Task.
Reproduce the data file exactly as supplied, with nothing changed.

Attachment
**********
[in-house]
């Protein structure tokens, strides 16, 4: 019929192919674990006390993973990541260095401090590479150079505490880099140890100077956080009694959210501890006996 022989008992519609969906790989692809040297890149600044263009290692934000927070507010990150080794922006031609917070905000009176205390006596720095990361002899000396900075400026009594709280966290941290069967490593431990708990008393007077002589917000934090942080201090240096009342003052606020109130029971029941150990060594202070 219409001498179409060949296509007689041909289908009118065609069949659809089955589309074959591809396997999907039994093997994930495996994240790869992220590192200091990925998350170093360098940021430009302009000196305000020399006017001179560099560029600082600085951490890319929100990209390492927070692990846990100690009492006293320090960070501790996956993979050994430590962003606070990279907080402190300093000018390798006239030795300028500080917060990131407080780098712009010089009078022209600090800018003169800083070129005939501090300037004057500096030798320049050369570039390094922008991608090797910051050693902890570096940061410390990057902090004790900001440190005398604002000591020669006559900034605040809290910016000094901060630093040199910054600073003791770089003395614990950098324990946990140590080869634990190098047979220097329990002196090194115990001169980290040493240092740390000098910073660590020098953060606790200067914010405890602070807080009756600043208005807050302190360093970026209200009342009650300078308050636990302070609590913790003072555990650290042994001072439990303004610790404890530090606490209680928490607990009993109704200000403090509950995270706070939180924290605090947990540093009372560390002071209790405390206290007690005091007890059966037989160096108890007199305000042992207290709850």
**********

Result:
[in-house]
């Protein structure tokens, strides 16, 4: 019929192919674990006390993973990541260095401090590479150079505490880099140890100077956080009694959210501890006996 022989008992519609969906790989692809040297890149600044263009290692934000927070507010990150080794922006031609917070905000009176205390006596720095990361002899000396900075400026009594709280966290941290069967490593431990708990008393007077002589917000934090942080201090240096009342003052606020109130029971029941150990060594202070 219409001498179409060949296509007689041909289908009118065609069949659809089955589309074959591809396997999907039994093997994930495996994240790869992220590192200091990925998350170093360098940021430009302009000196305000020399006017001179560099560029600082600085951490890319929100990209390492927070692990846990100690009492006293320090960070501790996956993979050994430590962003606070990279907080402190300093000018390798006239030795300028500080917060990131407080780098712009010089009078022209600090800018003169800083070129005939501090300037004057500096030798320049050369570039390094922008991608090797910051050693902890570096940061410390990057902090004790900001440190005398604002000591020669006559900034605040809290910016000094901060630093040199910054600073003791770089003395614990950098324990946990140590080869634990190098047979220097329990002196090194115990001169980290040493240092740390000098910073660590020098953060606790200067914010405890602070807080009756600043208005807050302190360093970026209200009342009650300078308050636990302070609590913790003072555990650290042994001072439990303004610790404890530090606490209680928490607990009993109704200000403090509950995270706070939180924290605090947990540093009372560390002071209790405390206290007690005091007890059966037989160096108890007199305000042992207290709850």